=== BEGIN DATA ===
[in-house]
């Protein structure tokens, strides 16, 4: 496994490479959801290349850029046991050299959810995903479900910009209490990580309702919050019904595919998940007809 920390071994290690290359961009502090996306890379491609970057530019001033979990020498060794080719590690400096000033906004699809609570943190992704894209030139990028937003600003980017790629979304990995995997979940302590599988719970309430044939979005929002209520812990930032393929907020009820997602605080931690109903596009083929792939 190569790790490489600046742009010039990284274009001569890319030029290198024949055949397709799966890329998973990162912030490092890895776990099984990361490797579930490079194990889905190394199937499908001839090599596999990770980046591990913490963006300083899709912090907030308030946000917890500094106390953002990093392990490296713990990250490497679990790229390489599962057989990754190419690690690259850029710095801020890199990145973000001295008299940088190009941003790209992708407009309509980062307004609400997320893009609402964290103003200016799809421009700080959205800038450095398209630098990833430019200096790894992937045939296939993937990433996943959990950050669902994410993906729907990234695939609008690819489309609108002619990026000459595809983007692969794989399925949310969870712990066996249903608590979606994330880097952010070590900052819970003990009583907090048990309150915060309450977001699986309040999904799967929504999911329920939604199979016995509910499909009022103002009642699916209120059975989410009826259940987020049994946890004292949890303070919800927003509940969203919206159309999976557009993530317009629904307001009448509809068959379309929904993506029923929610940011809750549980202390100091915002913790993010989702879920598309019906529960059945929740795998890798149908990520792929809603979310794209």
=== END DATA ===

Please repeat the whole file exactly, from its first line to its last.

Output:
[in-house]
């Protein structure tokens, strides 16, 4: 496994490479959801290349850029046991050299959810995903479900910009209490990580309702919050019904595919998940007809 920390071994290690290359961009502090996306890379491609970057530019001033979990020498060794080719590690400096000033906004699809609570943190992704894209030139990028937003600003980017790629979304990995995997979940302590599988719970309430044939979005929002209520812990930032393929907020009820997602605080931690109903596009083929792939 190569790790490489600046742009010039990284274009001569890319030029290198024949055949397709799966890329998973990162912030490092890895776990099984990361490797579930490079194990889905190394199937499908001839090599596999990770980046591990913490963006300083899709912090907030308030946000917890500094106390953002990093392990490296713990990250490497679990790229390489599962057989990754190419690690690259850029710095801020890199990145973000001295008299940088190009941003790209992708407009309509980062307004609400997320893009609402964290103003200016799809421009700080959205800038450095398209630098990833430019200096790894992937045939296939993937990433996943959990950050669902994410993906729907990234695939609008690819489309609108002619990026000459595809983007692969794989399925949310969870712990066996249903608590979606994330880097952010070590900052819970003990009583907090048990309150915060309450977001699986309040999904799967929504999911329920939604199979016995509910499909009022103002009642699916209120059975989410009826259940987020049994946890004292949890303070919800927003509940969203919206159309999976557009993530317009629904307001009448509809068959379309929904993506029923929610940011809750549980202390100091915002913790993010989702879920598309019906529960059945929740795998890798149908990520792929809603979310794209």